“Suppose,” he said to Piglet, “you wanted to catch me, how would you do it?”

“Well,” said Piglet, “I should do it like this. I should make a Trap, and I should put a Jar of Honey in the Trap, and you would smell it, and you would go in after it, and——”

“And I would go in after it,” said Pooh excitedly, “only very carefully so as not to hurt myself, and I would get to the Jar of Honey, and I should lick round the edges first of all, pretending that there wasn’t any more, you know, and then I should walk away and think about it a little, and then I should come back and start licking in the middle of the jar, and then——”

“Yes, well never mind about that. There you would be, and there I should catch you. Now the first thing to think of is, What do Heffalumps like? I should think acorns, shouldn’t you? We’ll get a lot of——I say, wake up, Pooh!”

Pooh, who had gone into a happy dream, woke up with a start, and said that Honey was a much more trappy thing than Haycorns. Piglet didn’t think so; and they were just going to argue about it, when Piglet remembered that, if they put acorns in the Trap, he would have to find the acorns, but if they put honey, then Pooh would have to give up some of his own honey, so he said, “All right, honey then,” just as Pooh remembered it too, and was going to say, “All right, haycorns.”

“Honey,” said Piglet to himself in a thoughtful way, as if it were now settled. “I’ll dig the pit, while you go and get the honey.”

“Very well,” said Pooh, and he stumped off.

As soon as he got home, he went to the larder; and he stood on a chair, and took down a very large jar of honey from the top shelf. It had HUNNY written on it, but, just to make sure, he took off the paper cover and looked at it, and it looked just like honey. “But you never can tell,” said Pooh. “I remember my uncle saying once that he had seen cheese just this colour.” So he put his tongue in, and took a large lick. “Yes,” he said, “it is. No doubt about that. And honey, I should say, right down to the bottom of the jar. Unless, of course,” he said, “somebody put cheese in at the bottom just for a joke. Perhaps I had better go a little further … just in case … in case Heffalumps don’t like cheese … same as me…. Ah!” And he gave a deep sigh. “I was right. It is honey, right the way down.”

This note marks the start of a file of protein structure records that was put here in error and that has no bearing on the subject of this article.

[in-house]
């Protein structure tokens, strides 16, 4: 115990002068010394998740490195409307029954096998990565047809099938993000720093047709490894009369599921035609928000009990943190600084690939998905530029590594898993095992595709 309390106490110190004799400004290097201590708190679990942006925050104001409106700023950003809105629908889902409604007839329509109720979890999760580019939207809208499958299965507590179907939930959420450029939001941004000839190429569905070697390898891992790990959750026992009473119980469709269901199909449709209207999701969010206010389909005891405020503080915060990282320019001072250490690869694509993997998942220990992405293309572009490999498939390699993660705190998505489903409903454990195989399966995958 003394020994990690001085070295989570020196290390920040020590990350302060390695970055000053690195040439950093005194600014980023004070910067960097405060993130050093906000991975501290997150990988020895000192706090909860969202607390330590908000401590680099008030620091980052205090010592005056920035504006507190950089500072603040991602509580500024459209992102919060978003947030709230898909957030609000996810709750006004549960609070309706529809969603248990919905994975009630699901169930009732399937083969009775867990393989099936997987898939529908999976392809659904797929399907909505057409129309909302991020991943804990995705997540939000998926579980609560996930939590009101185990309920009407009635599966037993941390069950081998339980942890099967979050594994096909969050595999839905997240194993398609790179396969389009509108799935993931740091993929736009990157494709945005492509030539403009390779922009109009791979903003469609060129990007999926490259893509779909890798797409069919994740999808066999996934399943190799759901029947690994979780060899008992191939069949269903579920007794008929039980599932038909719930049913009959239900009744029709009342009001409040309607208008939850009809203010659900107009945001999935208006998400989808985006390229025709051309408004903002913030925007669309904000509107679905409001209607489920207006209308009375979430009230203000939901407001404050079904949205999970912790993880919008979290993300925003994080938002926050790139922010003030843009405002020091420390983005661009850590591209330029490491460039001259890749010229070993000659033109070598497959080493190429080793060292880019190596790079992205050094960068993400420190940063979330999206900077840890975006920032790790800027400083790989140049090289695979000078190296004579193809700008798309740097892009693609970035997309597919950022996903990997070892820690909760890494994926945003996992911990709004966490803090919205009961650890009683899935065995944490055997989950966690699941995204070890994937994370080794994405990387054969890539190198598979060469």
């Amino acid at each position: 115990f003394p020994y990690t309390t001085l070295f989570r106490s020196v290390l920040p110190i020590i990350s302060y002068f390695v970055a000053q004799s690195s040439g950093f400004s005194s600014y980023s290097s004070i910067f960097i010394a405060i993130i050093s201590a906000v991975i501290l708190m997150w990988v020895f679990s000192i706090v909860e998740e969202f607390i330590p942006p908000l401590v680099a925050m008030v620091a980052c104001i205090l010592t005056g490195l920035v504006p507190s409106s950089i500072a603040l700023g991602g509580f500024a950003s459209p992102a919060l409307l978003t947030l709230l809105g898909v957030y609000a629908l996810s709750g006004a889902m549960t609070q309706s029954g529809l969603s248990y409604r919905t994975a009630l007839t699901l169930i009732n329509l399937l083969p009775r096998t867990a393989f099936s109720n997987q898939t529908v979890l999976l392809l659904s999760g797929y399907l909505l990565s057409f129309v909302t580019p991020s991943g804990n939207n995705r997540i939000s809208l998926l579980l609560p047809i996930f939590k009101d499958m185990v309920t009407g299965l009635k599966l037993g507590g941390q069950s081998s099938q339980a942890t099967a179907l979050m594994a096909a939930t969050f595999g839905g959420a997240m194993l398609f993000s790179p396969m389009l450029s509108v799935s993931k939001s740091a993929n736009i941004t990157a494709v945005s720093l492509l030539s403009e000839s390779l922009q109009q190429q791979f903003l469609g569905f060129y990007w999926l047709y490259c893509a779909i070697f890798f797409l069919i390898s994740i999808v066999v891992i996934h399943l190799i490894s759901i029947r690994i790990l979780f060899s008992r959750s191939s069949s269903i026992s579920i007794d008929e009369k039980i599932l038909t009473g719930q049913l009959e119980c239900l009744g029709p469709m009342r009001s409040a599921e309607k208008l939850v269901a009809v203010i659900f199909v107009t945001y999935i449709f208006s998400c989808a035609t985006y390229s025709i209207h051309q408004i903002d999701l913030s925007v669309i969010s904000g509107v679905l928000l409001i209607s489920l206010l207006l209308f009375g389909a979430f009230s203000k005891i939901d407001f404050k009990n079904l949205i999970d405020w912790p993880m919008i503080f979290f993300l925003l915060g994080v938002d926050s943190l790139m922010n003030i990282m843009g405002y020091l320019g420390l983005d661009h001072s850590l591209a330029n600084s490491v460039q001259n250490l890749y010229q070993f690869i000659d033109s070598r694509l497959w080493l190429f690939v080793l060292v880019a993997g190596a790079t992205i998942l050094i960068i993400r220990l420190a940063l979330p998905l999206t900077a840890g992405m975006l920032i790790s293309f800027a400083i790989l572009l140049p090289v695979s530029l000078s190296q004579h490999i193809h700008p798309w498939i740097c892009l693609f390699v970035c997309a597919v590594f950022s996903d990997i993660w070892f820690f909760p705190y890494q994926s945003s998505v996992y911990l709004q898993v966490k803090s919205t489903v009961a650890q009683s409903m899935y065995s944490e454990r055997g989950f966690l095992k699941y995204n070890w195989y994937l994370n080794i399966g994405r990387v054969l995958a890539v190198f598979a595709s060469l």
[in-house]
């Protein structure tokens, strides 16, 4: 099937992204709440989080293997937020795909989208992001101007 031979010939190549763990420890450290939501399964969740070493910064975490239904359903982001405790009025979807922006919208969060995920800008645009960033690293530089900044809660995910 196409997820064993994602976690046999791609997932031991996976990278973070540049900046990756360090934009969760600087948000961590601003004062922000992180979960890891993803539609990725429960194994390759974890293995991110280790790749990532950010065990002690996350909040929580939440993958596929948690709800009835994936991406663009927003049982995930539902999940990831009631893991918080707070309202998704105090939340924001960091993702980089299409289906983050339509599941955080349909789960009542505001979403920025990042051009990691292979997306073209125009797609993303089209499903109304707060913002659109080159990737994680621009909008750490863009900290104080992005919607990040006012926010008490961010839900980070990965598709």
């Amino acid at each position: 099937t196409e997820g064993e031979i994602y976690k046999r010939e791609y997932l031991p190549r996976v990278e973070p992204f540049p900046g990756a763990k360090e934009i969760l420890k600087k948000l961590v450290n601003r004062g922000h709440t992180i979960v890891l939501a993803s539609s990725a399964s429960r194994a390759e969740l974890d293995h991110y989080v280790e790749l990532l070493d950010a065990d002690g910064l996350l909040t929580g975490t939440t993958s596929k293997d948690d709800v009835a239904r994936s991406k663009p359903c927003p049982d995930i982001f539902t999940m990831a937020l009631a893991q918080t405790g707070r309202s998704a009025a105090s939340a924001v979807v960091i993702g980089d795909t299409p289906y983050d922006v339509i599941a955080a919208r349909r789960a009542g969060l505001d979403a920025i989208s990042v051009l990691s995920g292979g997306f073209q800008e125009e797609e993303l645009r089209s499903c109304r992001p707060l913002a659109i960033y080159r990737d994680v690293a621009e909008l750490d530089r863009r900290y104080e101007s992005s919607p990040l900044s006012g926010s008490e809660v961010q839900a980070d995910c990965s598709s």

Having made certain of this, he took the jar back to Piglet, and Piglet looked up from the bottom of his Very Deep Pit, and said, “Got it?” and Pooh said, “Yes, but it isn’t quite a full jar,” and he threw it down to Piglet, and Piglet said, “No, it isn’t! Is that all you’ve got left?” and Pooh said “Yes.” Because it was. So Piglet put the jar at the bottom of the Pit, and climbed out, and they went off home together.

“Well, good night, Pooh,” said Piglet, when they had got to Pooh’s house. “And we meet at six o’clock to-morrow morning by the Pine Trees, and see how many Heffalumps we’ve got in our Trap.”

“Six o’clock, Piglet. And have you got any string?”

“No. Why do you want string?”

“To lead them home with.”

“Oh! … I think Heffalumps come if you whistle.”

“Some do and some don’t. You never can tell with Heffalumps. Well, good night!”

“Good night!”

And off Piglet trotted to his house TRESPASSERS W, while Pooh made his preparations for bed.

Some hours later, just as the night was beginning to steal away, Pooh woke up suddenly with a sinking feeling. He had had that sinking feeling before, and he knew what it meant. He was hungry. So he went to the larder, and he stood on a chair and reached up to the top shelf, and found—nothing.

“That’s funny,” he thought. “I know I had a jar of honey there. A full jar, full of honey right up to the top, and it had HUNNY written on it, so that I should know it was honey. That’s very funny.” And then he began to wander up and down, wondering where it was and murmuring a murmur to himself. Like this:

It’s very, very funny,

‘Cos I know I had some honey;

‘Cos it had a label on,

Saying HUNNY.

A goloptious full-up pot too,

And I don’t know where it’s got to,

No, I don’t know where it’s gone—

Well, it’s funny.

He had murmured this to himself three times in a singing sort of way, when suddenly he remembered. He had put it into the Cunning Trap to catch the Heffalump.

“Bother!” said Pooh. “It all comes of trying to be kind to Heffalumps.” And he got back into bed.

But he couldn’t sleep. The more he tried to sleep, the more he couldn’t. He tried Counting Sheep, which is sometimes a good way of getting to sleep, and, as that was no good, he tried counting Heffalumps. And that was worse. Because every Heffalump that he counted was making straight for a pot of Pooh’s honey, and eating it all. For some minutes he lay there miserably, but when the five hundred and eighty-seventh Heffalump was licking its jaws, and saying to itself, “Very good honey this, I don’t know when I’ve tasted better,” Pooh could bear it no longer. He jumped out of bed, he ran out of the house, and he ran straight to the Six Pine Trees.

The Sun was still in bed, but there was a lightness in the sky over the Hundred Acre Wood which seemed to show that it was waking up and would soon be kicking off the clothes. In the half-light the Pine Trees looked cold and lonely, and the Very Deep Pit seemed deeper than it was, and Pooh’s jar of honey at the bottom was something mysterious, a shape and no more. But as he got nearer to it his nose told him that it was indeed honey, and his tongue came out and began to polish up his mouth, ready for it.

“Bother!” said Pooh, as he got his nose inside the jar. “A Heffalump has been eating it!” And then he thought a little and said, “Oh, no, I did. I forgot.”

Indeed, he had eaten most of it. But there was a little left at the very bottom of the jar, and he pushed his head right in, and began to lick….